Key terms

Common orthodontic abnormalities that may trigger local dentists and/or dental therapists to refer you to Orthotek include:  

Crossbite

If the upper jaw is too narrow, the lower jaw can swing to one side to allow the teeth to mesh. However, it is possible for a crossbite to occur without the jaw swinging. The upper teeth should fit outside the lower teeth like a lid on a box and when this is reversed it is called an x-bite. If an anterior crossbite is not addressed receding gums can develop on the lower teeth as the bigger, stronger top teeth can push the lower teeth forward.

Crowding of teeth

Crowding is a common orthodontic problem. Crowded teeth can be difficult to clean and can create problems with chewing and biting.

Buck teeth

Buck teeth relate to the upper teeth projecting out over the lower lip.

Fangs

Fangs are officially referred to as a cuspid, a tooth with a single cusp or point such as a canine tooth. Cuspids can take on a sharp or jagged appearance due to lack of space or crowding.

Protruding teeth

Protruding teeth are caused by upper or lower teeth projecting out of a person’s mouth. Correction of protruding teeth is best completed at a young age to prevent speech problems and the formation of more complex orthodontic issues.

Deep bite

A deep bite is basically an exaggerated overbite in which the upper protrude farther than the lower teeth. This can cause damage to teeth through excessive wear and tear, and have quite severe effects on the inside gum.

Overjet/overbite

An overjet and an overbite are often confused, but are actually two quite different things. An overjet relates to how far forward the teeth are, while a deep overbite relates to the overlapping of top and bottom teeth. An overjet can be particularly unsightly as the lips may not meet. There is an increased risk of injury to the front teeth with an overjet, particularly if the patient plays contact sport. An overbite increases wear and tear of the front teeth and can cause damage to gum tissue. It is possible to have both and overjet and an overbite.

Underbite

An underbite occurs when a person’s lower jaw protrudes or extends forward and in the front of the upper jaw, making the chin and lower teeth prominent.

Open-bite

An open bite exists when some teeth don't meet. It is very common in children who suck their thumbs or fingers. An open-bite can cause eating problems, speech problems, and excessive wear of teeth that do meet.

Impacted teeth

Impacted teeth increase the chance of delayed eruption. Delayed eruption occurs when teeth don't come through at the normal time. Ectopic teeth are teeth that erupt in the wrong place. This can lead to impacted canines, molars, premolars and ectopic molars.

Thumb and finger-sucking habits

Parents are sometimes anxious about their child’s sucking habit and will seek advice from their health professional. Thumb and finger-sucking is a natural reflex for a baby that may begin whilst in-utero, and parents should be assured that a sucking habit is considered to be a normal feature of a young child’s development. It is, however, well documented that if the habit continues past the age of five to six years into the mixed and permanent dentition, there is the potential undesirable tooth movement and malocclusions may develop. Find out more here.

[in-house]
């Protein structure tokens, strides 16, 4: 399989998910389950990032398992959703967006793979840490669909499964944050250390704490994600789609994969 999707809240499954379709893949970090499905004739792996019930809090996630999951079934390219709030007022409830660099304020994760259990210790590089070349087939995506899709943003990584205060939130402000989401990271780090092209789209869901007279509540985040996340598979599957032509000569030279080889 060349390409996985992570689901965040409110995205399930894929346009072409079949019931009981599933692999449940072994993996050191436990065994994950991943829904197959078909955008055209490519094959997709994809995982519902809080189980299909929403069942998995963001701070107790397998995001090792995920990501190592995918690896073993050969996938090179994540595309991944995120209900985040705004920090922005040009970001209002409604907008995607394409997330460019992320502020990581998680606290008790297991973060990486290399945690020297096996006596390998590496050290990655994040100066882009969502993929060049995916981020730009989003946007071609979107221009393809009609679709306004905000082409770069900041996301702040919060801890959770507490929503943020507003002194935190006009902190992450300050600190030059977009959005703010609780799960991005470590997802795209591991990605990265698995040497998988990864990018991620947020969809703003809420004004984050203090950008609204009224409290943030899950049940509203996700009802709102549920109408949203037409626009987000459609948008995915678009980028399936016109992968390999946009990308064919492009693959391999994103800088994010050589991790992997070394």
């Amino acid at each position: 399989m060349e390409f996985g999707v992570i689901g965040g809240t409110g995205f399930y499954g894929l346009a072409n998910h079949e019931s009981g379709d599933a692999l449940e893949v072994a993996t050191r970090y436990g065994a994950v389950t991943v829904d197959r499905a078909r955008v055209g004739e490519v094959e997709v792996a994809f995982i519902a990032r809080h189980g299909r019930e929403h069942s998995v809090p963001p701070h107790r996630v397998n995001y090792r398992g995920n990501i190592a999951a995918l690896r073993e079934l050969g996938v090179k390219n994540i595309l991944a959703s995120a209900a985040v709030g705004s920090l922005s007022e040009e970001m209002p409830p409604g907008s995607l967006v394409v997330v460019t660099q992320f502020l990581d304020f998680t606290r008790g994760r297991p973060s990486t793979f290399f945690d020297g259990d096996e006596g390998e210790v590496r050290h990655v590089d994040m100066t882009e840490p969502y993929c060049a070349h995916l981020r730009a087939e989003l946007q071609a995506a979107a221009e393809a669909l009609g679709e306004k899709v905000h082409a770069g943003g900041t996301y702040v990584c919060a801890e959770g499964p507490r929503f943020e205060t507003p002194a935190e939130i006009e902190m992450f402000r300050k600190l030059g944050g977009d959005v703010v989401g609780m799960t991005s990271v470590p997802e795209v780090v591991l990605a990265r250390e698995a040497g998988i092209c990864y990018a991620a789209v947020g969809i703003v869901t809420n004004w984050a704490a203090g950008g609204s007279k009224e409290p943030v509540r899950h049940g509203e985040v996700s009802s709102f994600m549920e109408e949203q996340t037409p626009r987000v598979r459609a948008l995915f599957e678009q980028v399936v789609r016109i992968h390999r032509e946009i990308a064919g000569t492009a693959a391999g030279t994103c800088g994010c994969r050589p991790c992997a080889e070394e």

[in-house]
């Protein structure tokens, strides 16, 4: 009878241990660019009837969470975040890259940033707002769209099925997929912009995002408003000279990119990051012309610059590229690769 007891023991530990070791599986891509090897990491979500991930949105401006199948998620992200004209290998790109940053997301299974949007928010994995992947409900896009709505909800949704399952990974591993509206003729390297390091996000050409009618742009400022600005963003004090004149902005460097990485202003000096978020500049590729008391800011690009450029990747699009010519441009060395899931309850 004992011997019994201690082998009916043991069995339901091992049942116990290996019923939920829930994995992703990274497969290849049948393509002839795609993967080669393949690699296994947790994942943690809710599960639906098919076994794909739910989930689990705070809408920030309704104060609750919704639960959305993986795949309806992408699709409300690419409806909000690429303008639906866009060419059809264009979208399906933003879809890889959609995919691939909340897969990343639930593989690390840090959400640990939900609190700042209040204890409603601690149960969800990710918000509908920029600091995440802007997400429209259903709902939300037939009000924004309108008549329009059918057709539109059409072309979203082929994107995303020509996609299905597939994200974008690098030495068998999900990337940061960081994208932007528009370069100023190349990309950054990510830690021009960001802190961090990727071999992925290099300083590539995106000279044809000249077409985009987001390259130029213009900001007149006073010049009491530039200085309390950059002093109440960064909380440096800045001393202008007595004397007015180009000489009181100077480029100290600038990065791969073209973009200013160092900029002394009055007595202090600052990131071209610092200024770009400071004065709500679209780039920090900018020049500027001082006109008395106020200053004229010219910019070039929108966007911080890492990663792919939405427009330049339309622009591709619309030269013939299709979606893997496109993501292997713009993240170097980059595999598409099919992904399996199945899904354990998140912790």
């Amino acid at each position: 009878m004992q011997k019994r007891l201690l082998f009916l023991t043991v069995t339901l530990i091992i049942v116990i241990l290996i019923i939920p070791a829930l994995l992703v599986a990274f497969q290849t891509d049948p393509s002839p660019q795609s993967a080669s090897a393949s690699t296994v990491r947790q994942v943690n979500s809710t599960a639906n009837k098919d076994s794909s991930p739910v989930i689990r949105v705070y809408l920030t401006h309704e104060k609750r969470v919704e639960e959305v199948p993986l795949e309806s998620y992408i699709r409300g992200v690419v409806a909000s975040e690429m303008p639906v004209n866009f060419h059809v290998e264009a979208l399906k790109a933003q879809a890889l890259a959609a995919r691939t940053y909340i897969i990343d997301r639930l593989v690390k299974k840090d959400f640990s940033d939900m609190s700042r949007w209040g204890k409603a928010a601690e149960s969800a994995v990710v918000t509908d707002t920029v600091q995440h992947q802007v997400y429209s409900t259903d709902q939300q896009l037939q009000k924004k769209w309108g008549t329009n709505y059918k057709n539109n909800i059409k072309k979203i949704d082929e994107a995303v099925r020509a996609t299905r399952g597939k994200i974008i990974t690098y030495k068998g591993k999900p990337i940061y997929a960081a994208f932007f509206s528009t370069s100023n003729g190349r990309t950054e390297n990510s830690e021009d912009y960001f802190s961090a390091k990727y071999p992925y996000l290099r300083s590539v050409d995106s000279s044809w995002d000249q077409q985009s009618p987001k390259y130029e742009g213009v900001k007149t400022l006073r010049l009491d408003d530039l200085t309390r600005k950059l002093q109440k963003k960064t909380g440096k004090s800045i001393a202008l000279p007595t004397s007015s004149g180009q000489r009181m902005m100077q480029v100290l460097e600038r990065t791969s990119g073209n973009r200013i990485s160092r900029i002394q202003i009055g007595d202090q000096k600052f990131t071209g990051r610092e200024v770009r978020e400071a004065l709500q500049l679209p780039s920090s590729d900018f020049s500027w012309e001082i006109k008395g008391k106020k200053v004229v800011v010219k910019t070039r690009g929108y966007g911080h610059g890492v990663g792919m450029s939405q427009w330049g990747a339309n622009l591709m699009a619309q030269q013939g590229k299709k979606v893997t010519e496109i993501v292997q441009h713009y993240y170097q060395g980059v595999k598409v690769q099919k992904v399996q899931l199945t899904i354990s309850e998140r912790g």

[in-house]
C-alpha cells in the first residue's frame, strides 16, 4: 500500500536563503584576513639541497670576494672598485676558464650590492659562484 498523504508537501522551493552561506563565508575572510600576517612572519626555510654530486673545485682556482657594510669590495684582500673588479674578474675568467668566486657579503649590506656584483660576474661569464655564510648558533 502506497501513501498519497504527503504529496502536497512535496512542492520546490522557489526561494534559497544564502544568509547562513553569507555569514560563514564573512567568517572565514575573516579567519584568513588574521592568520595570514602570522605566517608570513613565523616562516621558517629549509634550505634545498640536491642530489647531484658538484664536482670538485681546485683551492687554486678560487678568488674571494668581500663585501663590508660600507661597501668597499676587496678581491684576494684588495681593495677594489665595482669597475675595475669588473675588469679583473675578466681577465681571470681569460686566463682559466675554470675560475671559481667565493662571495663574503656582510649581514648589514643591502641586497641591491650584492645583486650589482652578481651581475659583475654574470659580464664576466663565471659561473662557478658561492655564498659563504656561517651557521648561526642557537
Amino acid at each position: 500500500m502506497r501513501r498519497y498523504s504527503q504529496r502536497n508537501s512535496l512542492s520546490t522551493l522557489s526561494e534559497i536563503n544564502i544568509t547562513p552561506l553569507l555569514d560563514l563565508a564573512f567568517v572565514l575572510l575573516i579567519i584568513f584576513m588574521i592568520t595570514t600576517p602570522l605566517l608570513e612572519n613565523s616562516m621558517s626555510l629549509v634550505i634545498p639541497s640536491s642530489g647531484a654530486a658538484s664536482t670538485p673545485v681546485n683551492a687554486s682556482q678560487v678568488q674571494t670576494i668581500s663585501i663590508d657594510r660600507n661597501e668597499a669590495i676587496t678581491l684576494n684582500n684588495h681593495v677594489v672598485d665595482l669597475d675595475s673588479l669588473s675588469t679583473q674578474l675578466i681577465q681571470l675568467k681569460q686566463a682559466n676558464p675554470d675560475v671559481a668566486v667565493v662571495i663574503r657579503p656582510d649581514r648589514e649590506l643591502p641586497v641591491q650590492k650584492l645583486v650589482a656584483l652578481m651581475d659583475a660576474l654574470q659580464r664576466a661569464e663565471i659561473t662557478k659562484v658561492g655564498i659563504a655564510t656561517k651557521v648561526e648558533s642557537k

Missing teeth

Missing teeth is a common orthodontic issue, particularly where children have experienced poor oral hygiene and adult teeth have had to be extracted. Missing teeth creates problems with teeth placement and settlement.

Orthognathic surgery

Orthognathic surgery is a corrective jaw surgery that straightens and realigns the jaw to correct skeletal deformities that can result in severe orthodontic conditions.

Deciduous or primary teeth

Deciduous or primary teeth, commonly known as baby teeth, temporary teeth and milk teeth, are a person’s first set of teeth. They are developed during the embryonic stage of development and erupt during infancy.

Retained teeth

Deciduous or primary teeth may be retained for a variety of reasons but the most common is the absence of a permanent tooth. A retained or persistent deciduous baby tooth can also still be present despite the eruption of a permanent tooth, and will require extraction.

Rotated teeth

Rotated teeth refer to a condition where the teeth are not aligned properly in relation to the adjacent and opposing teeth, i.e. the tooth has turned and is displaced out of its normal position. This condition commonly causes tooth decay.

Diastema

A diastema is a space or gap between two teeth.

Retroclined teeth

Retroclined teeth refer to the condition of teeth being inclined backward.

Proclined teeth

Proclined teeth refer to the condition of teeth being inclined forward.

Please remember that you don’t need a referral from a dentist or dental therapist if you are concerned about your teeth and wish to see a specialist orthodontist.

Contact Orthotek on 07 853 2300 to make an appointment today to get an assessment and find out about our orthodontic treatment options.

 

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